TRS, with current assets of approximately $12 billion, achieved an investment return of more than 17% in the last fiscal year, easily beating its annual goal of eight percent and extending its record as one of the very best major public pension systems in the nation when it comes to long-term investing.
The Teachers’ Retirement System has averaged 10.2% for the last ten years, which included five years of the worst state and national economic recession the U.S. has seen since the 1930’s. “TRS assets dropped $3.3 billion to a low of $6.2 billion in 2009, but have almost doubled since that time to the current all-time highs we now enjoy,” Dodd said.
“For several years, we’ve been telling our members about positive developments at their retirement system,” Dodd continued. “Members of the TRS Board of Trustees and the management and staff of the system have performed admirably in trying times, and they should be commended for their investment accomplishments.”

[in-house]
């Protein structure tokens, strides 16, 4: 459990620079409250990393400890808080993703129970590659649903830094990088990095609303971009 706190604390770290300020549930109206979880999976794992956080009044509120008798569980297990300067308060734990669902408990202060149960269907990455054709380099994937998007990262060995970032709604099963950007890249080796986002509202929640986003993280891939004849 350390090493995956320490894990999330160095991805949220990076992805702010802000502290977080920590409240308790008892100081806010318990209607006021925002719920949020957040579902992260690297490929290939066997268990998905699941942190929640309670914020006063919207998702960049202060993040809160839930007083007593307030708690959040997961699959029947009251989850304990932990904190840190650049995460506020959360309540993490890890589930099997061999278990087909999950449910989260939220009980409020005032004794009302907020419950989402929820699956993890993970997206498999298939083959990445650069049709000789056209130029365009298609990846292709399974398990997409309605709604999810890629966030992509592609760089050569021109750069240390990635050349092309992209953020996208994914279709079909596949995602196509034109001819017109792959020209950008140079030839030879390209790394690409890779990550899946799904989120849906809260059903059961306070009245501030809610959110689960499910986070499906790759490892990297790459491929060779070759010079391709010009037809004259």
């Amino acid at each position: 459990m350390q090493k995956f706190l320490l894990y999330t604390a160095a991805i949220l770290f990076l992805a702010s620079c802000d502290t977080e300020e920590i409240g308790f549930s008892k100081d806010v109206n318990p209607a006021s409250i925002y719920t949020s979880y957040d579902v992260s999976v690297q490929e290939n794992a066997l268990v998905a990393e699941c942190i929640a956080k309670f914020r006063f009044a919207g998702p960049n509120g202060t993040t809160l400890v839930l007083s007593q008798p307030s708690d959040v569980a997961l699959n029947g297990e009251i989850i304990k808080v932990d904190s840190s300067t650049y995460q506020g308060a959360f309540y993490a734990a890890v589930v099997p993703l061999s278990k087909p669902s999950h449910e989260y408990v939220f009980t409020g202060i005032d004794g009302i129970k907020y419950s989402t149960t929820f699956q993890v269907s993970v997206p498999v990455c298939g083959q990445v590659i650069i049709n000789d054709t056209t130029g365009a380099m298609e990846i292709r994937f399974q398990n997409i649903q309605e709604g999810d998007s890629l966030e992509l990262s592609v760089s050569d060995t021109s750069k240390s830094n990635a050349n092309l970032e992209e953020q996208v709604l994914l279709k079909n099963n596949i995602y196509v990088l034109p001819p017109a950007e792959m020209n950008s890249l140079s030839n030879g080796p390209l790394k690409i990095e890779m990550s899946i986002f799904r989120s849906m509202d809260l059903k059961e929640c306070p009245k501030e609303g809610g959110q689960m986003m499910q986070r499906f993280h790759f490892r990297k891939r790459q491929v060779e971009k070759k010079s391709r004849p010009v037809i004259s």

The level of TRS funding has improved from approximately 49% to 55% in the last two years, and the system is now on a 21 or 22 year funding period, compared to an infinite funding period just a few years ago. The TRS actuary months ago declared the system to be on an upward trajectory compared to most other major public pension systems. The system is benefitting from strong employee and employer payroll contributions, as well as improving dedicated revenues from the state income and sales taxes.
News from the pension commission comes at a time when a few leading state politicians are ramping up efforts to make major structural and benefits changes to TRS and other state retirement systems, each of which can tout its own accomplishments in recent years.